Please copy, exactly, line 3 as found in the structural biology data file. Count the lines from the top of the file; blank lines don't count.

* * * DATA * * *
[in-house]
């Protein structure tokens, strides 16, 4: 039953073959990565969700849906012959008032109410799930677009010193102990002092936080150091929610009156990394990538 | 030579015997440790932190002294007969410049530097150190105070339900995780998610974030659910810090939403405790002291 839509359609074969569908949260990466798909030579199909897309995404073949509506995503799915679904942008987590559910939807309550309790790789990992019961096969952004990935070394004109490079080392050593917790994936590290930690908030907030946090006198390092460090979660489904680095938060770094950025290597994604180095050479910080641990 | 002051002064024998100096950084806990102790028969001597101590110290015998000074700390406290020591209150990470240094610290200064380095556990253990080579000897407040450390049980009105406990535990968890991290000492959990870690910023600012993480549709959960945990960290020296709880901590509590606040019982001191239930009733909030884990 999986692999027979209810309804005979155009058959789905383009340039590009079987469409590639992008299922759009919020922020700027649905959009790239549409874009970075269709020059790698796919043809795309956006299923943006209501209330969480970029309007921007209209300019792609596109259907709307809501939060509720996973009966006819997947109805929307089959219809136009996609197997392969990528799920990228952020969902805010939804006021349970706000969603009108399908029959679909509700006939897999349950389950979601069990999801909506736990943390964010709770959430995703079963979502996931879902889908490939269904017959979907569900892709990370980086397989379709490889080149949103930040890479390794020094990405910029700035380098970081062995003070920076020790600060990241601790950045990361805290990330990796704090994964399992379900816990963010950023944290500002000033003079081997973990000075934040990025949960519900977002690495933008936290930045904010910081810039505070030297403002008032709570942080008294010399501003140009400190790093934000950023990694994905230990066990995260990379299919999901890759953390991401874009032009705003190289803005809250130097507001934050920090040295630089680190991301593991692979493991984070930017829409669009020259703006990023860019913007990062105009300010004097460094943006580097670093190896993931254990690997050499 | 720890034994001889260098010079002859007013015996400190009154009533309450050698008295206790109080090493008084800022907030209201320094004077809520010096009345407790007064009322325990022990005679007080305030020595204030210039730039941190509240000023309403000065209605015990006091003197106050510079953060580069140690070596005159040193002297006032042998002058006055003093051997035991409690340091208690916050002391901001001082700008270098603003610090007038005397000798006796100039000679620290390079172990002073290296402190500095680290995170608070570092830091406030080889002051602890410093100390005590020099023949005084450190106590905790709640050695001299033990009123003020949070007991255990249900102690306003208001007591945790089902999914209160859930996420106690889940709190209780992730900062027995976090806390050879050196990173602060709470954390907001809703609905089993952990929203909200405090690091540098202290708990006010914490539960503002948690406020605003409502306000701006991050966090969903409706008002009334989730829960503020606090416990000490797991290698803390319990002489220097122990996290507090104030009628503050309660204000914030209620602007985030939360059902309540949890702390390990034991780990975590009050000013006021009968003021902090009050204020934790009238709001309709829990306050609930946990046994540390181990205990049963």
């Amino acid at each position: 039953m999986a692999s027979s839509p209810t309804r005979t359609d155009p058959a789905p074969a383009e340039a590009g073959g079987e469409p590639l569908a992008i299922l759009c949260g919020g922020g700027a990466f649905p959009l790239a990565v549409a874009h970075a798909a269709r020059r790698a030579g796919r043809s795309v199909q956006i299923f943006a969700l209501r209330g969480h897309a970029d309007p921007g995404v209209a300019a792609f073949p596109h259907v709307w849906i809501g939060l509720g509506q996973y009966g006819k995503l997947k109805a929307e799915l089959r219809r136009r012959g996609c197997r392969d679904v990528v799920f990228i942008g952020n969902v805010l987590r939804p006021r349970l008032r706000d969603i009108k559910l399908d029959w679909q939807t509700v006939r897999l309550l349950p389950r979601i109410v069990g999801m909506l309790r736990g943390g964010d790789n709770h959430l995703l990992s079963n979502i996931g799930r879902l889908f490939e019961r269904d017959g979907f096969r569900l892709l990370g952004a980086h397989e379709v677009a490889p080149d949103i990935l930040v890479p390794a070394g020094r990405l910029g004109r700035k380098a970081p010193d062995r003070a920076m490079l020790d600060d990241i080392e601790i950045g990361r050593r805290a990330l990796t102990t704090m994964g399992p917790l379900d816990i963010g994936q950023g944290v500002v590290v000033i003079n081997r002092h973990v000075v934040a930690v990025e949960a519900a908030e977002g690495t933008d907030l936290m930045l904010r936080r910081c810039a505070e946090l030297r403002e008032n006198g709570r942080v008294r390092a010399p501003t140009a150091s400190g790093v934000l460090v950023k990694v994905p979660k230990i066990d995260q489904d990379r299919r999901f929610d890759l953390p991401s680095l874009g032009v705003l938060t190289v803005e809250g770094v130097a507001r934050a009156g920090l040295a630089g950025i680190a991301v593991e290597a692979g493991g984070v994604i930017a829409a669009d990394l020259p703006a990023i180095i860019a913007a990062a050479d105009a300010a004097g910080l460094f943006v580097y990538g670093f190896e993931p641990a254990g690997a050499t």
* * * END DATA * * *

């Amino acid at each position: 039953m999986a692999s027979s839509p209810t309804r005979t359609d155009p058959a789905p074969a383009e340039a590009g073959g079987e469409p590639l569908a992008i299922l759009c949260g919020g922020g700027a990466f649905p959009l790239a990565v549409a874009h970075a798909a269709r020059r790698a030579g796919r043809s795309v199909q956006i299923f943006a969700l209501r209330g969480h897309a970029d309007p921007g995404v209209a300019a792609f073949p596109h259907v709307w849906i809501g939060l509720g509506q996973y009966g006819k995503l997947k109805a929307e799915l089959r219809r136009r012959g996609c197997r392969d679904v990528v799920f990228i942008g952020n969902v805010l987590r939804p006021r349970l008032r706000d969603i009108k559910l399908d029959w679909q939807t509700v006939r897999l309550l349950p389950r979601i109410v069990g999801m909506l309790r736990g943390g964010d790789n709770h959430l995703l990992s079963n979502i996931g799930r879902l889908f490939e019961r269904d017959g979907f096969r569900l892709l990370g952004a980086h397989e379709v677009a490889p080149d949103i990935l930040v890479p390794a070394g020094r990405l910029g004109r700035k380098a970081p010193d062995r003070a920076m490079l020790d600060d990241i080392e601790i950045g990361r050593r805290a990330l990796t102990t704090m994964g399992p917790l379900d816990i963010g994936q950023g944290v500002v590290v000033i003079n081997r002092h973990v000075v934040a930690v990025e949960a519900a908030e977002g690495t933008d907030l936290m930045l904010r936080r910081c810039a505070e946090l030297r403002e008032n006198g709570r942080v008294r390092a010399p501003t140009a150091s400190g790093v934000l460090v950023k990694v994905p979660k230990i066990d995260q489904d990379r299919r999901f929610d890759l953390p991401s680095l874009g032009v705003l938060t190289v803005e809250g770094v130097a507001r934050a009156g920090l040295a630089g950025i680190a991301v593991e290597a692979g493991g984070v994604i930017a829409a669009d990394l020259p703006a990023i180095i860019a913007a990062a050479d105009a300010a004097g910080l460094f943006v580097y990538g670093f190896e993931p641990a254990g690997a050499t």